How do I stay in my body? Each morning and evening, I meditate for 30 minutes. During those meditation sessions, I concentrate on the sensations my breathing creates in my body: my heaving chest, the cool tickles through my nostrils, the expansion of my lower abdomen, even the slight spread of my shoulders each time I inhale.
This training helps anchor my mind to my body in a way nothing else does. There are so many other ways to get into your body though (e.g. yoga, tai chi, arts and crafts). Finding a way that suits you so that you can support yourself by doing it consistently can help change how you experience the day.
This is beneficial to you and to those with whom you interact. When I’m feeling a difficult emotion, I often invite myself to feel the emotion in my body—rather than creating a story line in my conscious mind—by asking myself the following question: how do I know I’m angry?
This question always helps me drop from my conscious mind down into my body and thus into the present moment. I have made the conscious choice to return to what John O’Donohue calls the temple of my senses.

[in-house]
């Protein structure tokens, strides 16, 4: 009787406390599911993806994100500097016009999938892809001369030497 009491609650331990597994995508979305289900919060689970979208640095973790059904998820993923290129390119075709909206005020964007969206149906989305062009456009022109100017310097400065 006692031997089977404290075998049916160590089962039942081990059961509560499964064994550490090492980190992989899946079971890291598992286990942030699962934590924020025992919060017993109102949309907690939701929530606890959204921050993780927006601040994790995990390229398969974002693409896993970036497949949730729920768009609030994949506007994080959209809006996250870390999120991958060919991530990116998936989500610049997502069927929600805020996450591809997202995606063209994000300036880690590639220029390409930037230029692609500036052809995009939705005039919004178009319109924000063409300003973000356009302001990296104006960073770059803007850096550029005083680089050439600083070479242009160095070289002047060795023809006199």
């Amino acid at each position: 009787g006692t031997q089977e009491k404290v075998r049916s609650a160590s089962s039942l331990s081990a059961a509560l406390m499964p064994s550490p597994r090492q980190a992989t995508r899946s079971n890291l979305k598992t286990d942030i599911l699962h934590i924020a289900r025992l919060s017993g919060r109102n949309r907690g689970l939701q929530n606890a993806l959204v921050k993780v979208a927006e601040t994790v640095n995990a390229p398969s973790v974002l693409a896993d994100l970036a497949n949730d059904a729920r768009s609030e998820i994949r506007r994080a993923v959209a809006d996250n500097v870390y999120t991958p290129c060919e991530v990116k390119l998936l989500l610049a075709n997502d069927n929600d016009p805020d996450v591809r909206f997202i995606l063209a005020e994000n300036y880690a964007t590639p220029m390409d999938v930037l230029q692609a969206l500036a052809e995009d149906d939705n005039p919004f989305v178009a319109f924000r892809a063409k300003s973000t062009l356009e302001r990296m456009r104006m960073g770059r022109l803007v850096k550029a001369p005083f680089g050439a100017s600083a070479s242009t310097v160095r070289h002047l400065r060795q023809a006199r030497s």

“My body knows it belongs, it’s my mind that makes my life so homeless.”
My conscious train of thought can sometimes get so destructively creative in its interpretation of the moment that I’m attaching meaning to the moment that causes harm to me and others.
Through my body practices, I’ve learned three important lessons.
1. The body offers helpful insight.
Thinking isn’t the only way to relate to my life. My body experiences the moment and collects data that my conscious mind, in all its effort, can’t even see.
I find that after scanning my body and then returning to my thinking, I operate with greater clarity. When I feel a strong emotion, it’s helpful to me to investigate the sensations in my body before I label the emotion.
I may have labeled an emotion “anger,” but after scanning my body to get in touch with a deeper wisdom, I might realize it’s fear. I’m not angry, but I’m feeling threatened because of meaning I’ve attached to a situation.
Sometimes, it’s not nervousness I feel; it’s excitement. Opening into my body along with my mind allows for greater clarity and higher intelligence. I’m free to then respond appropriately to the present moment instead of being blindly driven by unexamined emotions.
2. Emotional states are universal.